On March 25, 2023 we went to La Crosse, Wisconsin to see Chicago Farmer and the Fieldnotes at the Main for the final show of the 20th anniversary tour, part one. Or as I like to refer to it, the first quarter tour, Chicago Farmer plans on celebrating 20 years all through 2023.
I spoke to Chicago Farmer before he and the Fieldnotes went on while Cheeba, the opening act, was playing (more on that later). He said they brought back some old tunes to revisit and some newer ones for this show. Chicago Farmer’s tour solo tour which opened February 3rd at the Broadgauge in Petersburg, Illinois was relaxing, especially with Kymber and Luna along for a working vacation in Florida. He’s given up touring Minnesota in winter for now.
I asked him if the crowds could be overwhelming after going through Covid time. “I love the live music experience, the energy of people connecting to music together. It was so wonderful to see people coming out again after the pandemic. We’re back and saying it out loud!” he said.
On tour, Chicago Farmer and the Fieldnotes played to listening crowds and they played to rocking crowds. They had a lot of fun when the band teamed up with his friends like Vince Herman, Horseshoes and Hand Grenades, or Head for the Hills. “And there were a lot of new meets with opening acts. Jaik Willis opened for one of the shows.” – no new meet there, just talent.
The show at The Main in La Crosse, Wisconsin marked a fine end to the 1st quarter of the year. The venue wasn’t much different in size from the Broadgauge, but more a bar than a ballroom. I will say the Broadgauge audience sang along better, even getting harmonic in moments, but Central Illinois is Chicago Farmer’s home stomping grounds.
People I chatted with at The Main (a few sort-of-embarrassed-to-admit-to-be-north-shore Chicago ex-pats) were blown away by the storytelling, the songs, and the band.
The new songs during the show really stood out to me. The show opened with “Battlecry.”
“I’ve been crying but I don’t know why,” were lyrics too appropriate for a long grey winter. The song “Peshtigo” told the story of the Peshtigo Fire of 1871, considered to be the deadliest fire in the US, killing 1,200 – 1,500 people on the same day as the Chicago Fire. The irony of being Chicago Farmer singing about the Peshtigo Fire while in Wisconsin was not lost on him. The song was fiery and roaring and properly lit with lots of red light.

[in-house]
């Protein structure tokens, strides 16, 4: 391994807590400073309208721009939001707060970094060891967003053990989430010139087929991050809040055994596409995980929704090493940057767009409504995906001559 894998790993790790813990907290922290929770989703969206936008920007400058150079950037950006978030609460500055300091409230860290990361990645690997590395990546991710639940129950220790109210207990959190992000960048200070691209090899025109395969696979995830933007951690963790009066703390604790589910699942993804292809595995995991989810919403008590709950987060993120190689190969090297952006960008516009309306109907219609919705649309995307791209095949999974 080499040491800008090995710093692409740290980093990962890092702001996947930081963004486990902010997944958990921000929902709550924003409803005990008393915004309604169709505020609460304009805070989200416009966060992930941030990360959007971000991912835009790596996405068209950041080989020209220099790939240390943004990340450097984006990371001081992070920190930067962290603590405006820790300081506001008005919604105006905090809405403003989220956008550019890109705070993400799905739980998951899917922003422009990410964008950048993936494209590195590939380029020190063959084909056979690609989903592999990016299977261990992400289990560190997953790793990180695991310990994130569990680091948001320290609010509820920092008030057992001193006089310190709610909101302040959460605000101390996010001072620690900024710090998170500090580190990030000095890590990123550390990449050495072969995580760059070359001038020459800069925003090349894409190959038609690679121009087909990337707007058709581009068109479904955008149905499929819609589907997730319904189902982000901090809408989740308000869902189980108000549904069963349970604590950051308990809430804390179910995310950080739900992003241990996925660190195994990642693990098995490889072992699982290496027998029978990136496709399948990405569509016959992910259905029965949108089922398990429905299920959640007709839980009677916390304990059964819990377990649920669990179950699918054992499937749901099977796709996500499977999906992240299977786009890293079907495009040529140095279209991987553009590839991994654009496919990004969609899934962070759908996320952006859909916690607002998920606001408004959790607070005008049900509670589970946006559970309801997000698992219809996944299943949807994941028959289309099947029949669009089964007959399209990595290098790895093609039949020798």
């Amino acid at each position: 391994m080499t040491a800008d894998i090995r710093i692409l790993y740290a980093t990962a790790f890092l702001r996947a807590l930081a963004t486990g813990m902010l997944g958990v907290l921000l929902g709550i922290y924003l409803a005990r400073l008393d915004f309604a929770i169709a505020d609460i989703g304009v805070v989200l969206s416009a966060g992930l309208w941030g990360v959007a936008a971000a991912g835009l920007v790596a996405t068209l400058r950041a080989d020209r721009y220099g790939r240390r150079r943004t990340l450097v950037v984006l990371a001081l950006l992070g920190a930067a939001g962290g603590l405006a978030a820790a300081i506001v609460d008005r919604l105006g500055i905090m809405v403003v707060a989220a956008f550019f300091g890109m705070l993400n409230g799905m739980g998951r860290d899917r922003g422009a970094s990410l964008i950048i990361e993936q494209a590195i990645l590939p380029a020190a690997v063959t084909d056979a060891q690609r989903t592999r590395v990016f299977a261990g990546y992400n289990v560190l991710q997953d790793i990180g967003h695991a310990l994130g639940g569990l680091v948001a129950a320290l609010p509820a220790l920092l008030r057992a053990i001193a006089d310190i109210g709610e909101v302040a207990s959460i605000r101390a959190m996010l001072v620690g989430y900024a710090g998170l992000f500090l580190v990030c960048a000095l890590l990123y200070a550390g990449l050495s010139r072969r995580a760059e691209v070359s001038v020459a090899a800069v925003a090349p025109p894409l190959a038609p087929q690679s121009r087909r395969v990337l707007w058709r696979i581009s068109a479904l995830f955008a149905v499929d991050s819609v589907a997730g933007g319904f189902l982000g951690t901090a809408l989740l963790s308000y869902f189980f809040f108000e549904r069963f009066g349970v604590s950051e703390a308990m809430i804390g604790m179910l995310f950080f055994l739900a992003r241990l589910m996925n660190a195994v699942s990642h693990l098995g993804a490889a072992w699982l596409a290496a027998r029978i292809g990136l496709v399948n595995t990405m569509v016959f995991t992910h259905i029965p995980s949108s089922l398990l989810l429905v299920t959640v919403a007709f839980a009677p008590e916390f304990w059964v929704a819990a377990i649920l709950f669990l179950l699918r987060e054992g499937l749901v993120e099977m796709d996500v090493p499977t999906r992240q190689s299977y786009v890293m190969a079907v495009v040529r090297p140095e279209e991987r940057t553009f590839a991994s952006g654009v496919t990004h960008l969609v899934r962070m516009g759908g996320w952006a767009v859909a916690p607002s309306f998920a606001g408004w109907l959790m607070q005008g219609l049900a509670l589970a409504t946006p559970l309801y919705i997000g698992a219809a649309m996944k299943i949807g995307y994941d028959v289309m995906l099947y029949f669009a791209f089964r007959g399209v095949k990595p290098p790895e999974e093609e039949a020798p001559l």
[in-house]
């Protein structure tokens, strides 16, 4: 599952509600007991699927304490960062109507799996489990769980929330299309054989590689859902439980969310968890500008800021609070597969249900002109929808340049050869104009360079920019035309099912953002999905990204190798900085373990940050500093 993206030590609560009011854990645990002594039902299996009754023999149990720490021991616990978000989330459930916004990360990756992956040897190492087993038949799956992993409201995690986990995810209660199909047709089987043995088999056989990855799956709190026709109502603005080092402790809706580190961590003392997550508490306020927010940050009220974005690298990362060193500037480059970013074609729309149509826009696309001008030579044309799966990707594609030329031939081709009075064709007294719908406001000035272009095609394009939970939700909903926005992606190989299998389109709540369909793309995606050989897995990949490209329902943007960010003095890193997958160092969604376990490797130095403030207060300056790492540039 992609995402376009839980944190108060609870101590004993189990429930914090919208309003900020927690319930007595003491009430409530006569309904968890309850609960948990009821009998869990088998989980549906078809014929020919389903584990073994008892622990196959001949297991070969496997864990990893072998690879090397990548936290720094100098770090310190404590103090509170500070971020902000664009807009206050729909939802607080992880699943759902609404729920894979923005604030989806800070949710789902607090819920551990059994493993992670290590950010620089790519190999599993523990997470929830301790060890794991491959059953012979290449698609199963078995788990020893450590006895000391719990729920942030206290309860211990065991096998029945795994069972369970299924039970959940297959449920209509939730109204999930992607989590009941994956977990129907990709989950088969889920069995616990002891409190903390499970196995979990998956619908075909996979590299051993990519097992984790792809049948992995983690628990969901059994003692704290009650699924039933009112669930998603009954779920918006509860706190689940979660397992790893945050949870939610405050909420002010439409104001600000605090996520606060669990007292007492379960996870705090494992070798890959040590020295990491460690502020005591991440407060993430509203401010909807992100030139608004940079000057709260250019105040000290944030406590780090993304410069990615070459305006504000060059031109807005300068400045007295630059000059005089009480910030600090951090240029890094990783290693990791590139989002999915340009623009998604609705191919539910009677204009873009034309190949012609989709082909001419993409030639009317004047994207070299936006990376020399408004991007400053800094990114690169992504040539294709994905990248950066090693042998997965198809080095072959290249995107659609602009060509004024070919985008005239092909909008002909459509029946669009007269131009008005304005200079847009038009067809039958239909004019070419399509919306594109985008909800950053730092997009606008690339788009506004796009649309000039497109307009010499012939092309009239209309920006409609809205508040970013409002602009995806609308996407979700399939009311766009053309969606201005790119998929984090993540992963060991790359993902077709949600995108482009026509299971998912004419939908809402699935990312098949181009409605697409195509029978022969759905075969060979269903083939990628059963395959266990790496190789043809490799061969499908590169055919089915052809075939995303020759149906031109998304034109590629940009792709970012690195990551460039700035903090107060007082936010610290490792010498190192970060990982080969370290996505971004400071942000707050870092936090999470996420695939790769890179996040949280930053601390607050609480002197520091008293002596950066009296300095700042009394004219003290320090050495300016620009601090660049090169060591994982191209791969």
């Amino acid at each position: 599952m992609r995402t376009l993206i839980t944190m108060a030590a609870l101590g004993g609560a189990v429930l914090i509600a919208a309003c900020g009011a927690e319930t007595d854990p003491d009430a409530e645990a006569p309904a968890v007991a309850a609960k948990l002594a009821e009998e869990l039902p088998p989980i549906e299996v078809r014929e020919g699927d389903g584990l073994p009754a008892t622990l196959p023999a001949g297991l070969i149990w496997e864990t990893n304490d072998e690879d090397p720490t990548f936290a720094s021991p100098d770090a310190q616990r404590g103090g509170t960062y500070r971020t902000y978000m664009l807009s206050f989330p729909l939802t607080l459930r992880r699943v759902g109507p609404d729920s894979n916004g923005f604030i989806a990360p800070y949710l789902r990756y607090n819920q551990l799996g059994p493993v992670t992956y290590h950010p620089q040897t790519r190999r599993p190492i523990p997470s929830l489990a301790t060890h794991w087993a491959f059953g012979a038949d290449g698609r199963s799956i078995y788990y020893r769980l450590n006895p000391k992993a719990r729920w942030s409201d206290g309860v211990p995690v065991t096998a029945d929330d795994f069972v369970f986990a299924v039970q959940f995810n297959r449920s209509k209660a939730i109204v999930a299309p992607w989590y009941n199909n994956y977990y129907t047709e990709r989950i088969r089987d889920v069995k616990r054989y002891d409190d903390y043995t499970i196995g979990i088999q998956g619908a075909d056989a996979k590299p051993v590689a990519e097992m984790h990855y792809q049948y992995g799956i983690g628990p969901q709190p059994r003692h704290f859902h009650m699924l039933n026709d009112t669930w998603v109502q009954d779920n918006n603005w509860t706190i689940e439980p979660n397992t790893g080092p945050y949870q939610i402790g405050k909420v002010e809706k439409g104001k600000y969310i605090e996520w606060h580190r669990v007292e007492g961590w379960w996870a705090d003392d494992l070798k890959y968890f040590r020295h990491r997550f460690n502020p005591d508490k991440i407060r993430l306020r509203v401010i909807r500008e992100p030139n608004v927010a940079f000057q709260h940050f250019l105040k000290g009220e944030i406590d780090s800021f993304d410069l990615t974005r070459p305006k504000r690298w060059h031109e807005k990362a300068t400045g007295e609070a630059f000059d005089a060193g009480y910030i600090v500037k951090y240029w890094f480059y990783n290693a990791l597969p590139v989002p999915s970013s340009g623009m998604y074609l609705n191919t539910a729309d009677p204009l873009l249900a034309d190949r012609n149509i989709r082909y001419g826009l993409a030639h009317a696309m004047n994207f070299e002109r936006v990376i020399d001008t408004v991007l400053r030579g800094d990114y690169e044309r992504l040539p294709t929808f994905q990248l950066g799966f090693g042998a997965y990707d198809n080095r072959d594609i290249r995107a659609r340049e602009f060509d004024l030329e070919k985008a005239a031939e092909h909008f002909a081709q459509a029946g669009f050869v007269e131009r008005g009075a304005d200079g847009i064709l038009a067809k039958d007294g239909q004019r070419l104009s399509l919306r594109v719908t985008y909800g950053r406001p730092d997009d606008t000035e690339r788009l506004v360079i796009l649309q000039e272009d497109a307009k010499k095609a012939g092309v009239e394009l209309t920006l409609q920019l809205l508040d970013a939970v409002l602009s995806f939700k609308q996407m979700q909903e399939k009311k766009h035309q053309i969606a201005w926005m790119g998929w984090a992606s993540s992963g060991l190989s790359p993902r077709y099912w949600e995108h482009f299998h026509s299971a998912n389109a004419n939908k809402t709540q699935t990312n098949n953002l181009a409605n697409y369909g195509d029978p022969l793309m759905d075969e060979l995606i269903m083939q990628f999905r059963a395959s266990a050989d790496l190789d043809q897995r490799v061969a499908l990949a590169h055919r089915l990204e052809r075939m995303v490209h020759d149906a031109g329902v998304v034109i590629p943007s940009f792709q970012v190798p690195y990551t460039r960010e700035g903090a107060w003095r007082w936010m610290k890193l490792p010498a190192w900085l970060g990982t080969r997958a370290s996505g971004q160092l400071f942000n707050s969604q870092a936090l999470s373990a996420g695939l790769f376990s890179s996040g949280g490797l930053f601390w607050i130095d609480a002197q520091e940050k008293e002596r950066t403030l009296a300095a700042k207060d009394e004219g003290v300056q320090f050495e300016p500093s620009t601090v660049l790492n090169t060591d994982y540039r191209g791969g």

“Great River Road,” told the story of two elderly people (based on his grandparents) playing a song called The Great River Road and teaching it to their grandchildren (the Echoes). It was a tender tribute to generations of family.
“The young people grow up so fast
The old people move too slow
Waiting for the green light to go”
I asked Chicago Farmer if his shadow self, his dark side, is revealed in the lyrics of songs like “The Twenty Dollar Bill,” and “When He Gets That Way.” He said he writes folk songs and folk songs often have a murder or death at the heart of the story. Somebody has to die. He tells it that way.
The Fieldnotes were in fine form, but the sound man stepped away at the wrong time and didn’t get Jaik Willis’ steel guitar mic live as “The Twenty Dollar Bill” began. Combined with Cody Jensen’s mandolin and Charles Harris’s base, the band provided a melodic background for this song that enhanced but didn’t overshadow the story, a tricky balance for a band, especially when they can rock on with songs like “$13 Beers.”
The song “Mattress” had a Bakersfield sound to me. It is interesting how to hear differences in a song with the band as opposed to hearing it as a solo act in Petersburg, Illinois.
Chicago Farmer said they would return to the southwest Wisconsin area when they play the Driftless Music Garden at People Fest, August 10 – 12.
Chicago Farmer’s 2nd quarter shows open on April 8th at the Southgate House Revival in Newport, Kentucky.
I noticed he has been climbing in the roster of artist names and headlining a couple of festivals later this year. He said he’s been working on it, getting better known over time.
Find Chicago Farmer and the band at Riddle Point Boogie Lake Lemon Conservation District, May 6th in Unionville, Indiana,
Chicago Farmer and the Fieldnotes will also be at the River Front Concert Series, on June 10th in Havana, Illinois, and the Happy Trails Music Arts Festival at Tamms, Ilinois, July 27-30.
A couple of notes about the March 25 opening act, Cheeba, composed of Christian Chubba Staehly and Greg Cheech Hall, two fine local La Crosse area musicians trading originals and covers while harmonizing and picking. I enjoyed Hall's bluesy, slide guitar style. They played a lovely cover of The Beatles, "I’ve Just Seen a Face." Staehly and Hall organize Cheech’s Deecefest Fest July 28 – 30 at the Bluebird Family Camp in La Crosse, Wisconsin.
By the way, the La Crosse Distilling Company features a Fieldnotes label from whence Chicago Farmer Fieldnotes get their name. The organic Fieldnotes gin was quite tasty.